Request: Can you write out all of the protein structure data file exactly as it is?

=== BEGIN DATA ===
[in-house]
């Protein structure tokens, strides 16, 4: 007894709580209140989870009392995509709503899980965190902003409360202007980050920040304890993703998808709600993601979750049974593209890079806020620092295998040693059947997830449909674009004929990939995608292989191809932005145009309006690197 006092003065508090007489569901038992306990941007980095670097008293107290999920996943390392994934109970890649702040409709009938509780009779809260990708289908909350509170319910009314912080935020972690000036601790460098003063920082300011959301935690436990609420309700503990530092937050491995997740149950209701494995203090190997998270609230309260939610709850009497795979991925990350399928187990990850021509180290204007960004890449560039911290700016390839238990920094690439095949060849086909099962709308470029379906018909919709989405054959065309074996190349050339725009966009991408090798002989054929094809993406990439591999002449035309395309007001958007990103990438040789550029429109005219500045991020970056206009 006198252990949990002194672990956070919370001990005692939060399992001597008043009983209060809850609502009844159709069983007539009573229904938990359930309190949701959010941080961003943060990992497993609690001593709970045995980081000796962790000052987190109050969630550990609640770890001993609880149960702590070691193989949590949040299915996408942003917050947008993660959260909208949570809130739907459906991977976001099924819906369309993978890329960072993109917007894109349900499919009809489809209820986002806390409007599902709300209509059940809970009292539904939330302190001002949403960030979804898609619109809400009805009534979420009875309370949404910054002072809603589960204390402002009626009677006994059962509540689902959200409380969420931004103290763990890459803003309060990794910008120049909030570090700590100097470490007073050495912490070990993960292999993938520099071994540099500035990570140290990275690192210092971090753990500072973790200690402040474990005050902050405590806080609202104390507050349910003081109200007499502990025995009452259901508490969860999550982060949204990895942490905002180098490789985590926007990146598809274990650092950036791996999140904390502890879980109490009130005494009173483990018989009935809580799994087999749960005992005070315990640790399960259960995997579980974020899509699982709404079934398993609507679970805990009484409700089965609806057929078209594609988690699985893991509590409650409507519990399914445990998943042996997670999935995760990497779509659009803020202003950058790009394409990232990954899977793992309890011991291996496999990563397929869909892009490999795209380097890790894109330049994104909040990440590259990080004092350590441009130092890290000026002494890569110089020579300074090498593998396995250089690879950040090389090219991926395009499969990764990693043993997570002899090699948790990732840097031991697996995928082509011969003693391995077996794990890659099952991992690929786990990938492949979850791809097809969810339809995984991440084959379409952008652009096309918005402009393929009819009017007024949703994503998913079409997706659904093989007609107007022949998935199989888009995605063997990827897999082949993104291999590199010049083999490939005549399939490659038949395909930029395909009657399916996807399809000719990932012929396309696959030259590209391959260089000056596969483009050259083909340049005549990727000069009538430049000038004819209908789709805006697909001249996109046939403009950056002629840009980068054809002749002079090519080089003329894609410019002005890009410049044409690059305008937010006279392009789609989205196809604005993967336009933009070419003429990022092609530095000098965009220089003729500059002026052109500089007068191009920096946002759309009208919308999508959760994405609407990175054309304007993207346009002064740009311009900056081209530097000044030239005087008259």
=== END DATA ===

[in-house]
């Protein structure tokens, strides 16, 4: 007894709580209140989870009392995509709503899980965190902003409360202007980050920040304890993703998808709600993601979750049974593209890079806020620092295998040693059947997830449909674009004929990939995608292989191809932005145009309006690197 006092003065508090007489569901038992306990941007980095670097008293107290999920996943390392994934109970890649702040409709009938509780009779809260990708289908909350509170319910009314912080935020972690000036601790460098003063920082300011959301935690436990609420309700503990530092937050491995997740149950209701494995203090190997998270609230309260939610709850009497795979991925990350399928187990990850021509180290204007960004890449560039911290700016390839238990920094690439095949060849086909099962709308470029379906018909919709989405054959065309074996190349050339725009966009991408090798002989054929094809993406990439591999002449035309395309007001958007990103990438040789550029429109005219500045991020970056206009 006198252990949990002194672990956070919370001990005692939060399992001597008043009983209060809850609502009844159709069983007539009573229904938990359930309190949701959010941080961003943060990992497993609690001593709970045995980081000796962790000052987190109050969630550990609640770890001993609880149960702590070691193989949590949040299915996408942003917050947008993660959260909208949570809130739907459906991977976001099924819906369309993978890329960072993109917007894109349900499919009809489809209820986002806390409007599902709300209509059940809970009292539904939330302190001002949403960030979804898609619109809400009805009534979420009875309370949404910054002072809603589960204390402002009626009677006994059962509540689902959200409380969420931004103290763990890459803003309060990794910008120049909030570090700590100097470490007073050495912490070990993960292999993938520099071994540099500035990570140290990275690192210092971090753990500072973790200690402040474990005050902050405590806080609202104390507050349910003081109200007499502990025995009452259901508490969860999550982060949204990895942490905002180098490789985590926007990146598809274990650092950036791996999140904390502890879980109490009130005494009173483990018989009935809580799994087999749960005992005070315990640790399960259960995997579980974020899509699982709404079934398993609507679970805990009484409700089965609806057929078209594609988690699985893991509590409650409507519990399914445990998943042996997670999935995760990497779509659009803020202003950058790009394409990232990954899977793992309890011991291996496999990563397929869909892009490999795209380097890790894109330049994104909040990440590259990080004092350590441009130092890290000026002494890569110089020579300074090498593998396995250089690879950040090389090219991926395009499969990764990693043993997570002899090699948790990732840097031991697996995928082509011969003693391995077996794990890659099952991992690929786990990938492949979850791809097809969810339809995984991440084959379409952008652009096309918005402009393929009819009017007024949703994503998913079409997706659904093989007609107007022949998935199989888009995605063997990827897999082949993104291999590199010049083999490939005549399939490659038949395909930029395909009657399916996807399809000719990932012929396309696959030259590209391959260089000056596969483009050259083909340049005549990727000069009538430049000038004819209908789709805006697909001249996109046939403009950056002629840009980068054809002749002079090519080089003329894609410019002005890009410049044409690059305008937010006279392009789609989205196809604005993967336009933009070419003429990022092609530095000098965009220089003729500059002026052109500089007068191009920096946002759309009208919308999508959760994405609407990175054309304007993207346009002064740009311009900056081209530097000044030239005087008259």